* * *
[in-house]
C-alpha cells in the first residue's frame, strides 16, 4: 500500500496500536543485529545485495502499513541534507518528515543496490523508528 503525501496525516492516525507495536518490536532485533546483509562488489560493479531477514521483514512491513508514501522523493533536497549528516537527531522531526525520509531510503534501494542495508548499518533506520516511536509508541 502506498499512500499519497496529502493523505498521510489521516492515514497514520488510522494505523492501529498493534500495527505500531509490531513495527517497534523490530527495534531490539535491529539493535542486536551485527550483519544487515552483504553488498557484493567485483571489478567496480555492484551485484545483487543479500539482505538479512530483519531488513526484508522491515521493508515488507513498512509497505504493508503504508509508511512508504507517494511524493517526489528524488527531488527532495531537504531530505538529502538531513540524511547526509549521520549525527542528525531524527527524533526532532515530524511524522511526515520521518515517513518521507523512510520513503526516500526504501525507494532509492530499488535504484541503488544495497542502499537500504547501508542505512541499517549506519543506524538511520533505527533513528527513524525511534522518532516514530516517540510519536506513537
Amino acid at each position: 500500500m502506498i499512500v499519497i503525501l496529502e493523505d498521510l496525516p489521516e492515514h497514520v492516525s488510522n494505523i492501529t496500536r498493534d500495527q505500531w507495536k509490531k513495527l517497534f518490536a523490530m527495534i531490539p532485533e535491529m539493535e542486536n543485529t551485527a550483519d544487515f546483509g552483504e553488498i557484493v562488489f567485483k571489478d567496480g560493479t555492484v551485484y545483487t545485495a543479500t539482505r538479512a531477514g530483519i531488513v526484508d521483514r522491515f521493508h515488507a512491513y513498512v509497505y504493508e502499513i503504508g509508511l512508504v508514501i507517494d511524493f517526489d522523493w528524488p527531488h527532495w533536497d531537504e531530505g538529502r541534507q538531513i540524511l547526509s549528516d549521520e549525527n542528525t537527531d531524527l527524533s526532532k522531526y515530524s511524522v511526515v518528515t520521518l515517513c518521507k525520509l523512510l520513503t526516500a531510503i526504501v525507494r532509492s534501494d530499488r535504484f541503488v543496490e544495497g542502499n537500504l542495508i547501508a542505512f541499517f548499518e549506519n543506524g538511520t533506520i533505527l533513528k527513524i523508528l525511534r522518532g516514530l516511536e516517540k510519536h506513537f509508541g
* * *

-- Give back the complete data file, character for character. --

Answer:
[in-house]
C-alpha cells in the first residue's frame, strides 16, 4: 500500500496500536543485529545485495502499513541534507518528515543496490523508528 503525501496525516492516525507495536518490536532485533546483509562488489560493479531477514521483514512491513508514501522523493533536497549528516537527531522531526525520509531510503534501494542495508548499518533506520516511536509508541 502506498499512500499519497496529502493523505498521510489521516492515514497514520488510522494505523492501529498493534500495527505500531509490531513495527517497534523490530527495534531490539535491529539493535542486536551485527550483519544487515552483504553488498557484493567485483571489478567496480555492484551485484545483487543479500539482505538479512530483519531488513526484508522491515521493508515488507513498512509497505504493508503504508509508511512508504507517494511524493517526489528524488527531488527532495531537504531530505538529502538531513540524511547526509549521520549525527542528525531524527527524533526532532515530524511524522511526515520521518515517513518521507523512510520513503526516500526504501525507494532509492530499488535504484541503488544495497542502499537500504547501508542505512541499517549506519543506524538511520533505527533513528527513524525511534522518532516514530516517540510519536506513537
Amino acid at each position: 500500500m502506498i499512500v499519497i503525501l496529502e493523505d498521510l496525516p489521516e492515514h497514520v492516525s488510522n494505523i492501529t496500536r498493534d500495527q505500531w507495536k509490531k513495527l517497534f518490536a523490530m527495534i531490539p532485533e535491529m539493535e542486536n543485529t551485527a550483519d544487515f546483509g552483504e553488498i557484493v562488489f567485483k571489478d567496480g560493479t555492484v551485484y545483487t545485495a543479500t539482505r538479512a531477514g530483519i531488513v526484508d521483514r522491515f521493508h515488507a512491513y513498512v509497505y504493508e502499513i503504508g509508511l512508504v508514501i507517494d511524493f517526489d522523493w528524488p527531488h527532495w533536497d531537504e531530505g538529502r541534507q538531513i540524511l547526509s549528516d549521520e549525527n542528525t537527531d531524527l527524533s526532532k522531526y515530524s511524522v511526515v518528515t520521518l515517513c518521507k525520509l523512510l520513503t526516500a531510503i526504501v525507494r532509492s534501494d530499488r535504484f541503488v543496490e544495497g542502499n537500504l542495508i547501508a542505512f541499517f548499518e549506519n543506524g538511520t533506520i533505527l533513528k527513524i523508528l525511534r522518532g516514530l516511536e516517540k510519536h506513537f509508541g